Plans to scrap the tampon tax once the UK has left the EU could save women across the nation £46m ($61m) a year, according to a study.
The average woman in the UK spends £55.80 a year on menstrual products, with the current 5% tax equating to about £2.79, according to research by period care company Yoppie.
With 16.432 million women in the UK who fall within the menstruation age bracket, most of whom will be paying this £2.79 tax, this adds up to a massive £45.8m every year. However, this could be about to change.
EU law defines tampons and sanitary towels as “luxury” items, meaning tax on them can not be lower than 5% – something various activists, individuals, groups and even companies have been campaigning against for years.
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However, the UK will abolish the tax, possibly as soon as January, once the UK's withdrawal from the EU is finalised, chancellor Rishi Sunak announced in the March budget.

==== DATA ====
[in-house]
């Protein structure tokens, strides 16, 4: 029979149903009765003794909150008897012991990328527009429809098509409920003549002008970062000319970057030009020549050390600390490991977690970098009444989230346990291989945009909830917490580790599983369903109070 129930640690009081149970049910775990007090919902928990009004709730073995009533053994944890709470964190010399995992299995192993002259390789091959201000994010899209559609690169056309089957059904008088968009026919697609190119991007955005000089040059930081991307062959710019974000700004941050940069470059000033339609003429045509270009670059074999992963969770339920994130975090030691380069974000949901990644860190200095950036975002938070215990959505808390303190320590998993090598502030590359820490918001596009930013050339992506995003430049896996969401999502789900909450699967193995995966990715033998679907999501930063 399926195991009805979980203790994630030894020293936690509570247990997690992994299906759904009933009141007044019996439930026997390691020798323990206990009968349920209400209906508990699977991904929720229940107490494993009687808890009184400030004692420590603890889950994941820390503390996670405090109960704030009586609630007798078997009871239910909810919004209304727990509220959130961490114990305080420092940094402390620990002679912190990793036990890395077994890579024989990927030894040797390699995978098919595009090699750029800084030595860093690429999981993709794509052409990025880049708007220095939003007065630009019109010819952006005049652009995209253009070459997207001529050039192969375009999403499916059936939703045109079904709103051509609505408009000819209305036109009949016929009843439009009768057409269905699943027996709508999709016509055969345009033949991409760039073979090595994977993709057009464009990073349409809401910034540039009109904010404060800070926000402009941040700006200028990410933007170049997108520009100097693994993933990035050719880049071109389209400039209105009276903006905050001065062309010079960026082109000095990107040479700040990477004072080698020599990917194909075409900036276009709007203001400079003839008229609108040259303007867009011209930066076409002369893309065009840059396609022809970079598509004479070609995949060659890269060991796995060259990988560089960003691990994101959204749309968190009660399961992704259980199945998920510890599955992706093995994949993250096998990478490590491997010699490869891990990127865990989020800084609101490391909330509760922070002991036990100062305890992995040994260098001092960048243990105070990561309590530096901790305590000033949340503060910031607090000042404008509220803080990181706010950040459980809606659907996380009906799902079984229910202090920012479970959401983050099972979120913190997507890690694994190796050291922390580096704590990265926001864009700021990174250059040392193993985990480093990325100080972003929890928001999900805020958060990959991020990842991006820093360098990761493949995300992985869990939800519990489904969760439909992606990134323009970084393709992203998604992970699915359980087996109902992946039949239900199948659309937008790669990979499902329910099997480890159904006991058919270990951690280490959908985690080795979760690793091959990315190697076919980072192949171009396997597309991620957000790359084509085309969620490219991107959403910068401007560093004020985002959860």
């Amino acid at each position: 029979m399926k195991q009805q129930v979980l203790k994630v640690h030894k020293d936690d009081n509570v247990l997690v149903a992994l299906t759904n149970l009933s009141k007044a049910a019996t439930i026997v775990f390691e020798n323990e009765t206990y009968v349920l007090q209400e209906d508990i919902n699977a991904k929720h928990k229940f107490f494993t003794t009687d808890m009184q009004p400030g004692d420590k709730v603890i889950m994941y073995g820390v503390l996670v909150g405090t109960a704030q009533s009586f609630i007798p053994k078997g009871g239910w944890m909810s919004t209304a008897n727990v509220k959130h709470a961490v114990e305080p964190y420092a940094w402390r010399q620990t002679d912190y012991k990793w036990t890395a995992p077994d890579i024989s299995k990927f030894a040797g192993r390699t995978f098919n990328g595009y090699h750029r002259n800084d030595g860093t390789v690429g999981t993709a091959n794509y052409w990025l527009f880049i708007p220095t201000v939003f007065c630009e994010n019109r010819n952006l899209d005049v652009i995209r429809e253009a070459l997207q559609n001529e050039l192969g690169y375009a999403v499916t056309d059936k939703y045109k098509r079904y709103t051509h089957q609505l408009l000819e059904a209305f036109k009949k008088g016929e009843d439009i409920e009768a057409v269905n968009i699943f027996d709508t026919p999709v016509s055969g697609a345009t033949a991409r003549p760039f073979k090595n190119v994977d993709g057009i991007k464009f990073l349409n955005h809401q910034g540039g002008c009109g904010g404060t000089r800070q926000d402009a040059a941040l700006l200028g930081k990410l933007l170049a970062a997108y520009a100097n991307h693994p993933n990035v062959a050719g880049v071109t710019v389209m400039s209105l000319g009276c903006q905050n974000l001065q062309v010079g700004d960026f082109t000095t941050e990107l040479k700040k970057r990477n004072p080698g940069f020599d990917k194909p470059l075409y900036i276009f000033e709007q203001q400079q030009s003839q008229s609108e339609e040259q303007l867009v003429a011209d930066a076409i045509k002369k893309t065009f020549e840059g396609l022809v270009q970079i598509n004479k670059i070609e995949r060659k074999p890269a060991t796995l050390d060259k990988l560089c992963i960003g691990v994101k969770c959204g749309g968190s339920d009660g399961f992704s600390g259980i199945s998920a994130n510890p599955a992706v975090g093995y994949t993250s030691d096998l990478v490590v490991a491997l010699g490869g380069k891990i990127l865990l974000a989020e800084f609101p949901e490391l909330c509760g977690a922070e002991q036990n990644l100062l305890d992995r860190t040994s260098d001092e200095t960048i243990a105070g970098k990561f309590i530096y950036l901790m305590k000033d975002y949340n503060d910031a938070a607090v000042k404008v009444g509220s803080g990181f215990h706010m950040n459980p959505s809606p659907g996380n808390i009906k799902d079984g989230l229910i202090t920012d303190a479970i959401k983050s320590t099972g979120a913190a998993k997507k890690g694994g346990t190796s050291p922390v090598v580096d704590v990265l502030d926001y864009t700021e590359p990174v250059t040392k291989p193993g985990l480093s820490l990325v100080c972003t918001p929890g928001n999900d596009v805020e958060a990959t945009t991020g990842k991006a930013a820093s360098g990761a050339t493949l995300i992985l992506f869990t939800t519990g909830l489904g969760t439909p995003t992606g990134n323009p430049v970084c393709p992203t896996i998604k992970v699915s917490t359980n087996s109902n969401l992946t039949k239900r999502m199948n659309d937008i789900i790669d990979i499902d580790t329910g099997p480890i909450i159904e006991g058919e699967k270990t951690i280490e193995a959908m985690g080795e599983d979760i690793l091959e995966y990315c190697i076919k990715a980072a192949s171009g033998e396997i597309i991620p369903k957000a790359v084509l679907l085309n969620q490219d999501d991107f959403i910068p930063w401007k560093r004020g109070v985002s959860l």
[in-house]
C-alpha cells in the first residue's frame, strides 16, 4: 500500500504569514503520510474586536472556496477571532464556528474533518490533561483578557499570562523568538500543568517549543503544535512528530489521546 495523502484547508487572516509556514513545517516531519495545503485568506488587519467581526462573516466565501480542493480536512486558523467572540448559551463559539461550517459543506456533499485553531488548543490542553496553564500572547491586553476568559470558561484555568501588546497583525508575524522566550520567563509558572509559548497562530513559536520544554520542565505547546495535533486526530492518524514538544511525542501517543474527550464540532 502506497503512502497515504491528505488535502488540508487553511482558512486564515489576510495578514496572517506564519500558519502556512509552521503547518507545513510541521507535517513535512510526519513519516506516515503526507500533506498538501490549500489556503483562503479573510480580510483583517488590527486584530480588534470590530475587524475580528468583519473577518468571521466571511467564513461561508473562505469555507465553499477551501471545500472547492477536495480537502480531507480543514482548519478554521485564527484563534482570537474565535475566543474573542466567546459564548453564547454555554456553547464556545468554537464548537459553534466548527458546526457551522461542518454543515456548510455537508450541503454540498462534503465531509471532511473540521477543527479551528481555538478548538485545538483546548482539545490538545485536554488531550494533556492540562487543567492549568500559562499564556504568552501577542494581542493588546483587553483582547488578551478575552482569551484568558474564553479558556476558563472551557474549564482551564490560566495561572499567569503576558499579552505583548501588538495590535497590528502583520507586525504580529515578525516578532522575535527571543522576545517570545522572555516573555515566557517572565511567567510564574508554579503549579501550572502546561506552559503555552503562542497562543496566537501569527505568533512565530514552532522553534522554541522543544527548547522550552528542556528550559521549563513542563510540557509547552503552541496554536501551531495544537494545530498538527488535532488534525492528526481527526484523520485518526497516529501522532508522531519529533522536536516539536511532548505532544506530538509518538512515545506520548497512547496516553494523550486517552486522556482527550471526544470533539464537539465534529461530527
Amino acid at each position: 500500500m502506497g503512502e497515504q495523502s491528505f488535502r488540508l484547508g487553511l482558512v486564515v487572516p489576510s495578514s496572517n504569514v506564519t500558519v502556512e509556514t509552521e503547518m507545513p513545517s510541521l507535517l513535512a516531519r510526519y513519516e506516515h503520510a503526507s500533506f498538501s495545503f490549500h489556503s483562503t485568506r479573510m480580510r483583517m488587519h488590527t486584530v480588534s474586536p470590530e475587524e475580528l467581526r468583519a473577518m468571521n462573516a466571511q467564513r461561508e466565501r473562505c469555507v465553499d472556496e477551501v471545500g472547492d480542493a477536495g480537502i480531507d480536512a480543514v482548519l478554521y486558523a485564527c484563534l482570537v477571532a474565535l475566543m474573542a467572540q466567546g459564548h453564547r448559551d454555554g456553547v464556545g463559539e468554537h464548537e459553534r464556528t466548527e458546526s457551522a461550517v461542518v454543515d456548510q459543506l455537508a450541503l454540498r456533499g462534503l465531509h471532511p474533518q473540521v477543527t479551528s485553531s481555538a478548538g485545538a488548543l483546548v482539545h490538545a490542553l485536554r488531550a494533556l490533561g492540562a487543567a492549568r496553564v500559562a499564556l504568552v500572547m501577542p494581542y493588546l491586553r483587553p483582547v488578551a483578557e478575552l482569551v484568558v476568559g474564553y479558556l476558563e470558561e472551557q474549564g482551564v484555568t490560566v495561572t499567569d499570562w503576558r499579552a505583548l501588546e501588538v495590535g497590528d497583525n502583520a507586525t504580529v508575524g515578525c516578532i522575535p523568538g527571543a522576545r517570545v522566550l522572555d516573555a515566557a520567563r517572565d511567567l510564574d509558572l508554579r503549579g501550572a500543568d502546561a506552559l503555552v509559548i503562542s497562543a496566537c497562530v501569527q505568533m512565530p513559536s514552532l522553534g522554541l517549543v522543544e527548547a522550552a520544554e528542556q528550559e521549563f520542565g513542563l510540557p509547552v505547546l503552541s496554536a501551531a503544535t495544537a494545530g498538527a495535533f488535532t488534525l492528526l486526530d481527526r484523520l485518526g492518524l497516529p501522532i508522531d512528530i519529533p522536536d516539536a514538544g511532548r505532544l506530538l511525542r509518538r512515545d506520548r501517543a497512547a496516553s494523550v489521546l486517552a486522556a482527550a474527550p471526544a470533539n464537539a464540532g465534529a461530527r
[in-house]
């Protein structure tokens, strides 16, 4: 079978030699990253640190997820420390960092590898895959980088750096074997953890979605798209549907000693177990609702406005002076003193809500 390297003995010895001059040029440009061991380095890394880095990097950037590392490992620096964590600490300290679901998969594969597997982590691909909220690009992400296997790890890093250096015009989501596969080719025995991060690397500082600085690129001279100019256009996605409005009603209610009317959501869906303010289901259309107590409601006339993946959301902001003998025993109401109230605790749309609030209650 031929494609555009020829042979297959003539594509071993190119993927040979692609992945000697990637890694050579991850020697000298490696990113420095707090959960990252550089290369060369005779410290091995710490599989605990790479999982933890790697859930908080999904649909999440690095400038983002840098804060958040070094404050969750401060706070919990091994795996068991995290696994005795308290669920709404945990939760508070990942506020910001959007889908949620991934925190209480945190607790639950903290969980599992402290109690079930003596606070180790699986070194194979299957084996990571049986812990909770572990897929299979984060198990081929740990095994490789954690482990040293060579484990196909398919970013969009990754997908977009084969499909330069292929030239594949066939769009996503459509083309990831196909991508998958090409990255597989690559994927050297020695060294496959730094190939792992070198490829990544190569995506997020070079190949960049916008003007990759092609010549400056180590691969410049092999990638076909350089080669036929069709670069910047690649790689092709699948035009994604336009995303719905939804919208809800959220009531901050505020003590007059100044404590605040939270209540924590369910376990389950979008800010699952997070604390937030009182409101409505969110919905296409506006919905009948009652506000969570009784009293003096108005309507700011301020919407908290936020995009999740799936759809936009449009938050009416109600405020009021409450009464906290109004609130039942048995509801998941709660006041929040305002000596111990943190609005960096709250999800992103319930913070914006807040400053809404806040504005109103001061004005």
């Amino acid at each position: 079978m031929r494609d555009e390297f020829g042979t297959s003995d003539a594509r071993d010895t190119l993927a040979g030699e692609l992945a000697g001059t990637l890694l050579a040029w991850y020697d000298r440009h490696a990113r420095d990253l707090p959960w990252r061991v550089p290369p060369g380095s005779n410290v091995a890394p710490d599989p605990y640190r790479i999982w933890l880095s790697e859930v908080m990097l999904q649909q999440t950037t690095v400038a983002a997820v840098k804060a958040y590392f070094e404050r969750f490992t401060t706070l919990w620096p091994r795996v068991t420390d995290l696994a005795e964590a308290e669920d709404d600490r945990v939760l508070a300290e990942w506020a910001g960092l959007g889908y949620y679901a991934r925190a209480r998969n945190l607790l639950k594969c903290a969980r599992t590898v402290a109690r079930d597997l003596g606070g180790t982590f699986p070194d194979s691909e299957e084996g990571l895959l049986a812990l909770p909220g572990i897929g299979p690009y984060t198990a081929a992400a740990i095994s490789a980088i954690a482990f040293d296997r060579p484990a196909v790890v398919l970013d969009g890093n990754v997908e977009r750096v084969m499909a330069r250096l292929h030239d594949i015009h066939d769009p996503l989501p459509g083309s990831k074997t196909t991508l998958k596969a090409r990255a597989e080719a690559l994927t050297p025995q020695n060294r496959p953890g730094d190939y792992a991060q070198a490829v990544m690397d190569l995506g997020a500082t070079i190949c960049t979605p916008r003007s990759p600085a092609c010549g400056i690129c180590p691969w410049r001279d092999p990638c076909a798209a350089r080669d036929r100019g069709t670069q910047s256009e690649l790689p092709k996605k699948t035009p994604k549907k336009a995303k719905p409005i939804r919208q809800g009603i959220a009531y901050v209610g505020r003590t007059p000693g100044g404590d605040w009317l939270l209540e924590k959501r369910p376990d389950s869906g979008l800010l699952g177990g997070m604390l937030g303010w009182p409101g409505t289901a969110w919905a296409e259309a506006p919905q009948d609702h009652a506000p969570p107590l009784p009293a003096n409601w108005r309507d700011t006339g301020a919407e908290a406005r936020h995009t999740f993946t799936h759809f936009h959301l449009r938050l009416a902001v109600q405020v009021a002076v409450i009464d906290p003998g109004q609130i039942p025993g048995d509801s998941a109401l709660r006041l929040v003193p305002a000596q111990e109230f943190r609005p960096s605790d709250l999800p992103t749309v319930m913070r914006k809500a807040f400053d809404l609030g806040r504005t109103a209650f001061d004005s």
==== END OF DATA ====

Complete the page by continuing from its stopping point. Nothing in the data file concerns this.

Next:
The UK already currently charges the lowest rate of tax possible, along with Cyprus. It will now follow Ireland and Malta – the only two countries to have completely scrapped the tax.
Hungary is home to the worst rate of tampon tax, with VAT charged at a huge 27%. And Croatia, Denmark and Sweden all have a tampon tax threshold of 25%.
Meanwhile, Finland, Italy, the Czech Republic, Latvia, Lithuania and Bulgaria have a tampon tax of between 20% to 24%.
And in Romania, Luxembourg, Greece, Austria, Slovakia and Spain, the rate of VAT charged on period care products sits between 10% and 19%.
“The sheer existence of a tampon tax based on the notion that period products are luxury items is quite frankly insulting to women and the scrapping of this tax in the UK is long overdue,” said Yoppie founder Daniella Peri.
While the scrapping marks a “very positive step forward” for the UK, women in many other EU nations and countries around the world are still “forced to pay huge rates of tax to secure the vital care they need each and every month,” Peri said.
She said: “Women already face the tough task of finding the right products to suit their personal needs, and to force them to pay above and beyond what is required makes no sense at all.”
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